They make story time an enjoyable experience. Children happily listen and join in with the stories that are shared.

The provision for two-year-olds, and for children in the specially resourced provision, is especially strong.

Staff are highly skilled at helping these children to develop their personal, social and physical skills. Workshops are used across the curriculum to help parents and carers know how they can support home learning. Staff also offer and provide support to parents so that they can meet their child's individual needs.

Parents value and appreciate the regular group sessions that staff lead. Many parents shared the view that staff at the school are one in a million who go above and beyond so that their children can achieve their potential.

Leaders and staff know each child's needs well.

They make sure that strong relationships with children and their families are built before a child joins the school. This means that staff are quick to identify any potential barriers to learning, including SEND, that children may face. Children who need extra help benefit from a wide range of support.

Leaders have devised a curriculum that helps children learn about their local community and the wider world. A wide range of trips, visitors and experiences bring learning to life. These include visits to the library and museum, and sessions run in school by a local potter and author.

Staff training is a high priority for leaders, and it is valued by staff. They are proud to work at the school, and enjoy working with each other. They said that leaders are highly considerate of their well-being and workload.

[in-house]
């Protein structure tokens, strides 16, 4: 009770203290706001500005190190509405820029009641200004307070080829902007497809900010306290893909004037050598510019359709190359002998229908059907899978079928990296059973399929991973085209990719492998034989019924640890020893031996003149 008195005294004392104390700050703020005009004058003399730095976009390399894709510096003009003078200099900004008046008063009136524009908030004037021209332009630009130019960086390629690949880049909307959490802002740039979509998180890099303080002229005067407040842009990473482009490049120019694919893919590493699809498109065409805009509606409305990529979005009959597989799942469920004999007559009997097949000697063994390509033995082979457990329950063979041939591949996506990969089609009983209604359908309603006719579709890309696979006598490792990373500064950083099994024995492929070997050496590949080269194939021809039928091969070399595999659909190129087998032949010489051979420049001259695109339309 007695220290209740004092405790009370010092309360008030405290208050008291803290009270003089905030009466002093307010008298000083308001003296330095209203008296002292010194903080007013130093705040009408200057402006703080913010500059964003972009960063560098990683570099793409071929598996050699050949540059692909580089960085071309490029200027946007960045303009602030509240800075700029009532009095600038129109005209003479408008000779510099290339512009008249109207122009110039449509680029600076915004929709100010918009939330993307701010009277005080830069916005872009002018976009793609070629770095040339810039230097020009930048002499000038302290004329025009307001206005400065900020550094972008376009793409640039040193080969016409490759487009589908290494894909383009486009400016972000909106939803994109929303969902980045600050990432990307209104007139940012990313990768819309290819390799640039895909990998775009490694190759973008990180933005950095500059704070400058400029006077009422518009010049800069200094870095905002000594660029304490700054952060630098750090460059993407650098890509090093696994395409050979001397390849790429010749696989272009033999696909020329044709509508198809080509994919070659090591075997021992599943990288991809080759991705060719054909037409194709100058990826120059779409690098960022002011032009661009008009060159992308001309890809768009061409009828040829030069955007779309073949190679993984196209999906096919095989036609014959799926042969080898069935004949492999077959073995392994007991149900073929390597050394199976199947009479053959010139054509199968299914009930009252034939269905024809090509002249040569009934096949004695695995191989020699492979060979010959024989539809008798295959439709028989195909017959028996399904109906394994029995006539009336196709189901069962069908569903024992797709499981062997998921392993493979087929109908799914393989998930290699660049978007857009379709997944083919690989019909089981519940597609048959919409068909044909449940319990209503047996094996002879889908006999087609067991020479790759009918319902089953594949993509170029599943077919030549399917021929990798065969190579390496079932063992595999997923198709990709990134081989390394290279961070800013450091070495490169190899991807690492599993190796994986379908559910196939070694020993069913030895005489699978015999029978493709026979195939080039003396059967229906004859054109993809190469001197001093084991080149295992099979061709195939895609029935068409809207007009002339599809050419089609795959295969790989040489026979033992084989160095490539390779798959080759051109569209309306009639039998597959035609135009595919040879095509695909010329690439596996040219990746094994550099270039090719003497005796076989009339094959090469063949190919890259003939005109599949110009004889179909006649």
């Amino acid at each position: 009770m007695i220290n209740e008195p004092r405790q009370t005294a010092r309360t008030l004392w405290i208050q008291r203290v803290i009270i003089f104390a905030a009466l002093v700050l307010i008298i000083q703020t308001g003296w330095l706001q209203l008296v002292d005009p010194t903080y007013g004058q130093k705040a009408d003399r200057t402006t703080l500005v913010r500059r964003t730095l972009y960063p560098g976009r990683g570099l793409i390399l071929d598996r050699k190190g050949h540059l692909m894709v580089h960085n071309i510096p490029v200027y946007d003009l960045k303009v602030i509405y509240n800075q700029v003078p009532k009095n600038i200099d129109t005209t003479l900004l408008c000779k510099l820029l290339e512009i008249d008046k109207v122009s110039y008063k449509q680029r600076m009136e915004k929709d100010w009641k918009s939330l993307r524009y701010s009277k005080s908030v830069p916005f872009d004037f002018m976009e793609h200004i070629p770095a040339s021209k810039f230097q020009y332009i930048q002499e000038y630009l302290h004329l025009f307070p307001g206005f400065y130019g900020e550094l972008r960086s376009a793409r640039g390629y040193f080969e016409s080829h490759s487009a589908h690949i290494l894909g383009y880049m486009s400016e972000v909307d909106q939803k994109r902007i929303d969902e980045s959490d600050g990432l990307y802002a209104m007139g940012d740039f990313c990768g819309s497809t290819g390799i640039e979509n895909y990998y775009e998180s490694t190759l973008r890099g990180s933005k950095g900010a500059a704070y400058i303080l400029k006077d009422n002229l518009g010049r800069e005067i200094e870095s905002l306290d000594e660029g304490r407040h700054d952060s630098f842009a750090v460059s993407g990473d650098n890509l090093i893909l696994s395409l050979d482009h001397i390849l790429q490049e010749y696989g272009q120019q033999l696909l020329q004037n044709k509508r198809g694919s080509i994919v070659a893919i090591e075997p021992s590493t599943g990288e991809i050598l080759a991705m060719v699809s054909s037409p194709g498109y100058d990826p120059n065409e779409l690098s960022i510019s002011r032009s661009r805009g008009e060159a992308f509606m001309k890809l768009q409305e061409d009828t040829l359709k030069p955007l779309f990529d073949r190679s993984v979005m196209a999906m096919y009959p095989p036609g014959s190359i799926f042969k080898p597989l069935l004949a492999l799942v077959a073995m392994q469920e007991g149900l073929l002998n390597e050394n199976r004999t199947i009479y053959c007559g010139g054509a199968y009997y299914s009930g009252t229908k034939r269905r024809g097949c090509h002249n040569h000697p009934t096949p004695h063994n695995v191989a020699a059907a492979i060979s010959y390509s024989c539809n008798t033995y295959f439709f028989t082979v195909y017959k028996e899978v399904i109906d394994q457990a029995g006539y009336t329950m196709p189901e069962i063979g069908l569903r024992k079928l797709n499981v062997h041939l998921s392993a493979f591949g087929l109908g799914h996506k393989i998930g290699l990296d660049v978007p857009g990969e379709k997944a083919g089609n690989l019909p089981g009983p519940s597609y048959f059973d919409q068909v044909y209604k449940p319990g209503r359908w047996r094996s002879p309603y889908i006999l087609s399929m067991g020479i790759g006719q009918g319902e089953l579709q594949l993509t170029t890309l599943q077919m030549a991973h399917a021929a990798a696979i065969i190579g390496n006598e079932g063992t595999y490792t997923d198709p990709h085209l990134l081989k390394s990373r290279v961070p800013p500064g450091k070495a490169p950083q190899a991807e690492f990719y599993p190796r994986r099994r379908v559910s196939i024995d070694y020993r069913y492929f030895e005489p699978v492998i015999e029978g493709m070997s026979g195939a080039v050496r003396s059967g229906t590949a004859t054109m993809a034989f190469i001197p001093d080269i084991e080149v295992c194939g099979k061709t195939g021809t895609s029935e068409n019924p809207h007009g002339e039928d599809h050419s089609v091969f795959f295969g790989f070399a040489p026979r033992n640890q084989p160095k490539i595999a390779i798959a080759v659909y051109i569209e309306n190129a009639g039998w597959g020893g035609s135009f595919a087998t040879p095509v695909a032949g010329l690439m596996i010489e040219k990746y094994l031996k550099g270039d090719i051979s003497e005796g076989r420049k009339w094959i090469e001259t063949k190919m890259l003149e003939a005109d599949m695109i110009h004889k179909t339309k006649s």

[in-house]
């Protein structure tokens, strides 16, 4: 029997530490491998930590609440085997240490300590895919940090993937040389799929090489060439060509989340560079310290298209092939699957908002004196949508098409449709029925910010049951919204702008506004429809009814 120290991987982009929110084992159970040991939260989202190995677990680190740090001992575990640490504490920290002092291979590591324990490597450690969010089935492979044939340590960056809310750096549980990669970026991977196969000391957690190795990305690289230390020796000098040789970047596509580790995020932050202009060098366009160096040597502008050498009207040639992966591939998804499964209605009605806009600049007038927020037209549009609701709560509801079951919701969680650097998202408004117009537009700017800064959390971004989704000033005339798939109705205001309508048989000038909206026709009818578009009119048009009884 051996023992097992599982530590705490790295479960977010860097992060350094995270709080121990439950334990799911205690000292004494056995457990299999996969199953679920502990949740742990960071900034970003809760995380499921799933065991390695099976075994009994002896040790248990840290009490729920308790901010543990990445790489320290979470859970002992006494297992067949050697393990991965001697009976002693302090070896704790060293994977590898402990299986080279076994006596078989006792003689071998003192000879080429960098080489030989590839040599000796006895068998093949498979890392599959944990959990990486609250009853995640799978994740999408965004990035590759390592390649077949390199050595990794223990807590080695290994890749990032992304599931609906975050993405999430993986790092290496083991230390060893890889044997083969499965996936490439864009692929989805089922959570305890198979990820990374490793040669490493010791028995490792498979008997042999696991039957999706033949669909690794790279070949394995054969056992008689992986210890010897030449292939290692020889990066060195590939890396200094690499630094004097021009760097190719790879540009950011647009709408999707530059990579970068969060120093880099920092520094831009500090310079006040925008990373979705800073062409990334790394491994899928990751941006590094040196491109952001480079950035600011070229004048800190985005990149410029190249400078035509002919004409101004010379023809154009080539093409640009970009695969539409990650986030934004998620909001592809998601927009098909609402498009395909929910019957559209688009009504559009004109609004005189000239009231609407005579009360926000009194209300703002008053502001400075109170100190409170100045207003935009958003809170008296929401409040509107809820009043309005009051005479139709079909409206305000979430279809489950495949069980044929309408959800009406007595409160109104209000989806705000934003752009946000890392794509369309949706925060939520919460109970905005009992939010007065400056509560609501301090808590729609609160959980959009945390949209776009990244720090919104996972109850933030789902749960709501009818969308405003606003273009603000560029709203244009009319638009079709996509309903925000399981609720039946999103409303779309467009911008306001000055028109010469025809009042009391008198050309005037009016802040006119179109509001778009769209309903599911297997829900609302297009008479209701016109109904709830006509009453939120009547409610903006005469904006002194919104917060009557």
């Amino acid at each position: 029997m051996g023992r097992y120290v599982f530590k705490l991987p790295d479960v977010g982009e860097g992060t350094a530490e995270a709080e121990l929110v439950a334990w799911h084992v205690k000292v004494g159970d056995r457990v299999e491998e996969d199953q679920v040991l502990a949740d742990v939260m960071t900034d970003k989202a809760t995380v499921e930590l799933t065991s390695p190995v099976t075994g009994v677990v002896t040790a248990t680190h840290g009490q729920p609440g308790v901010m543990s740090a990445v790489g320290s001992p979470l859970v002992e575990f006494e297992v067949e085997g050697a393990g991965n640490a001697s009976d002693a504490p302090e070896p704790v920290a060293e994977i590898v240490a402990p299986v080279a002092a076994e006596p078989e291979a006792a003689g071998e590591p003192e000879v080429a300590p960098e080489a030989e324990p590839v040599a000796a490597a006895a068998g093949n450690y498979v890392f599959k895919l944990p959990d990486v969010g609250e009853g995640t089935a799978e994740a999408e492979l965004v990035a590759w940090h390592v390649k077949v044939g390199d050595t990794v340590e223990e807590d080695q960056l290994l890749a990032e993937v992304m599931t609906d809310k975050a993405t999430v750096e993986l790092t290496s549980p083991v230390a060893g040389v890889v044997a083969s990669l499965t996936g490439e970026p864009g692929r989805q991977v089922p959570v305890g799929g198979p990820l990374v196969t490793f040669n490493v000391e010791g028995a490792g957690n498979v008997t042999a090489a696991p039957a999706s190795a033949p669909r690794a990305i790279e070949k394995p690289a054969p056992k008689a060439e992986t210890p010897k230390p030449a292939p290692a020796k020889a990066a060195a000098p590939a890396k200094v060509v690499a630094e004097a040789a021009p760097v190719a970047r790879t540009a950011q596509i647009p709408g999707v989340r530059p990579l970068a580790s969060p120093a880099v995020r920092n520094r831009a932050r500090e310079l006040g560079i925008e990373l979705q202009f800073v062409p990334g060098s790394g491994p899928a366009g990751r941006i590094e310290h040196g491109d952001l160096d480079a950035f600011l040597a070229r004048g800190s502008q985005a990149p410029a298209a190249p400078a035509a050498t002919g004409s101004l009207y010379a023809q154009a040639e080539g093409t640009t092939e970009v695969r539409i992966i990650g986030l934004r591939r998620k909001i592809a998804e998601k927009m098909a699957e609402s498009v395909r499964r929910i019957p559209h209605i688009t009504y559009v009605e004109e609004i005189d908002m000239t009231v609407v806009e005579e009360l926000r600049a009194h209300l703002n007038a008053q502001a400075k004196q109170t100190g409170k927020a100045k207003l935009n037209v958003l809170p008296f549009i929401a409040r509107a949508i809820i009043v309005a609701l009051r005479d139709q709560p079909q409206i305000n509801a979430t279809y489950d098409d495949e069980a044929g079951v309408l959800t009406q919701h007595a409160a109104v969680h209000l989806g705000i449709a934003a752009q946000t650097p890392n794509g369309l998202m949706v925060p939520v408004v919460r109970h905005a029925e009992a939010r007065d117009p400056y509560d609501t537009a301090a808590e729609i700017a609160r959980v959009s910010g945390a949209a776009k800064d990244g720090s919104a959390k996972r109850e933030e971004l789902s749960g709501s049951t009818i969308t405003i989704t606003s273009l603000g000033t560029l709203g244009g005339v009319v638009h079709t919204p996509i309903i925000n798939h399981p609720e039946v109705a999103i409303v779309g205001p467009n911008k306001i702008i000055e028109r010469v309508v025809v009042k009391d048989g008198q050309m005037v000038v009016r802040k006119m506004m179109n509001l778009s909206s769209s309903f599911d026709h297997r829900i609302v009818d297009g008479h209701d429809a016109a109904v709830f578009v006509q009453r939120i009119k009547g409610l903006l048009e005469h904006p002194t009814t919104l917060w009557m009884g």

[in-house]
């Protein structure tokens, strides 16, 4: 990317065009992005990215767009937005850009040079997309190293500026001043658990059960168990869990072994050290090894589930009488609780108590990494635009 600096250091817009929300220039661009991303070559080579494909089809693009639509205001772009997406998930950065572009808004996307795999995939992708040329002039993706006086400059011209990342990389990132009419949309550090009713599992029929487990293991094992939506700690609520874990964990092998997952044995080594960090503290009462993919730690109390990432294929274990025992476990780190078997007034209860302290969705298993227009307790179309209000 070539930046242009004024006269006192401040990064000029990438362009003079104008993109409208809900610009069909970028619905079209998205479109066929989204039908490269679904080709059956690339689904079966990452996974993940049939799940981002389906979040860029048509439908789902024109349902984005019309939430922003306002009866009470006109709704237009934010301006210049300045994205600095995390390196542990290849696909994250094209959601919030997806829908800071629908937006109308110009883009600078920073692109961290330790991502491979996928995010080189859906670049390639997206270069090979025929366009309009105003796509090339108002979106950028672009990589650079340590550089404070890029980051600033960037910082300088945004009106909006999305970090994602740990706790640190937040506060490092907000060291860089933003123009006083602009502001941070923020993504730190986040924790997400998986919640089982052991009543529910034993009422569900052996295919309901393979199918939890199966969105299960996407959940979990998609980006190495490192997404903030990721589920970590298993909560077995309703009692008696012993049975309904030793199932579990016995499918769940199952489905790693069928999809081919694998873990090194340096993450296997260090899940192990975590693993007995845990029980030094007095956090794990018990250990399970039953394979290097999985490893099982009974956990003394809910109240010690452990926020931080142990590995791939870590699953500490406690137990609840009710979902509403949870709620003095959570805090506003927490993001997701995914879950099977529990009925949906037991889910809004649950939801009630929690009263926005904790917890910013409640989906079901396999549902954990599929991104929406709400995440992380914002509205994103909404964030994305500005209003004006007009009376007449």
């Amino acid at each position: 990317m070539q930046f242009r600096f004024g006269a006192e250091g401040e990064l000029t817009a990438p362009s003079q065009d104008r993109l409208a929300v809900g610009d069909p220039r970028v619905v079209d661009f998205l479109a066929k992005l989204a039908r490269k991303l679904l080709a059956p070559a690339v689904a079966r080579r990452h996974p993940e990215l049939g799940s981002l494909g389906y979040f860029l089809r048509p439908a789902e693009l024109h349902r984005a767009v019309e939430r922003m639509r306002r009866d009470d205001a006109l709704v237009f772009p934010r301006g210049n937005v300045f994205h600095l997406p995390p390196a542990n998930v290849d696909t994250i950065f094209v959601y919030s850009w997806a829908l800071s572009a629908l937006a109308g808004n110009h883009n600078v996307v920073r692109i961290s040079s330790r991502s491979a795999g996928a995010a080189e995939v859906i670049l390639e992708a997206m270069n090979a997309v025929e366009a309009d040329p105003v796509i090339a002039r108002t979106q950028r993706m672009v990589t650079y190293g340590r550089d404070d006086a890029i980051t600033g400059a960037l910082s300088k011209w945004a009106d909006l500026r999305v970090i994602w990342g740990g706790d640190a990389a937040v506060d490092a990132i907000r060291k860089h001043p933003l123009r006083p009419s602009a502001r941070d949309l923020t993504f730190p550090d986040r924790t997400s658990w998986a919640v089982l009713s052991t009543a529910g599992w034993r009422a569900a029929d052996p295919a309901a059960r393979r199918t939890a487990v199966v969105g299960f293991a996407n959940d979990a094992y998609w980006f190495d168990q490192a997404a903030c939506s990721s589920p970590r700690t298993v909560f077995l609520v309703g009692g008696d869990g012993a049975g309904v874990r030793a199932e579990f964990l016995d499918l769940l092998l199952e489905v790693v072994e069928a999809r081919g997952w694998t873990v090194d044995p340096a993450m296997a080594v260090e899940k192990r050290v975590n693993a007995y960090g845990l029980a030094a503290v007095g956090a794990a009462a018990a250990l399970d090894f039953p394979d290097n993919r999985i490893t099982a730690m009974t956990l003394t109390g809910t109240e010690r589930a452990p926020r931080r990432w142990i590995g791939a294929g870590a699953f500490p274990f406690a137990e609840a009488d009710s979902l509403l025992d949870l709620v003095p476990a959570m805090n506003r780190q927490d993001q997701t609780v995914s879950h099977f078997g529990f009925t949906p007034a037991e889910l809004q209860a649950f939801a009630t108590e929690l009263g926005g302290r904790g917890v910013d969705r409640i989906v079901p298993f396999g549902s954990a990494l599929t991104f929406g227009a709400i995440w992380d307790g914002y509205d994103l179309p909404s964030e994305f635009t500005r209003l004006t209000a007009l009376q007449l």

The arrangements for safeguarding are effective.

Leaders ensure that everyone working in the school understands their role in keeping children safe. Staff receive regular training and updates to make sure that they are aware of the different ways in which young children may display signs of potential harm.

Staff know children very well and act quickly when they have any concerns. Leaders respond promptly to these concerns. They work closely with a range of external agencies to make sure that the help and support that children may need are provided.

Across the curriculum, children learn how to keep themselves safe. For example, children learn to use scissors correctly and how to be safe near water.


When we have judged a school to be outstanding, we will then normally go into the school about once every four years to confirm that the school remains outstanding.

This is called an ungraded inspection, and it is carried out under section 8 of the Education Act 2005. We do not give graded judgements on an ungraded inspection. However, if we find evidence that a school would now receive a higher or lower grade, then the next inspection will be a graded inspection, which is carried out under section 5 of the Act.

Usually this is within one to two years of the date of the ungraded inspection. If we have serious concerns about safeguarding, behaviour or the quality of education, we will deem the ungraded inspection a graded inspection immediately.

This is the second ungraded inspection since we judged the school to be outstanding in November 2012.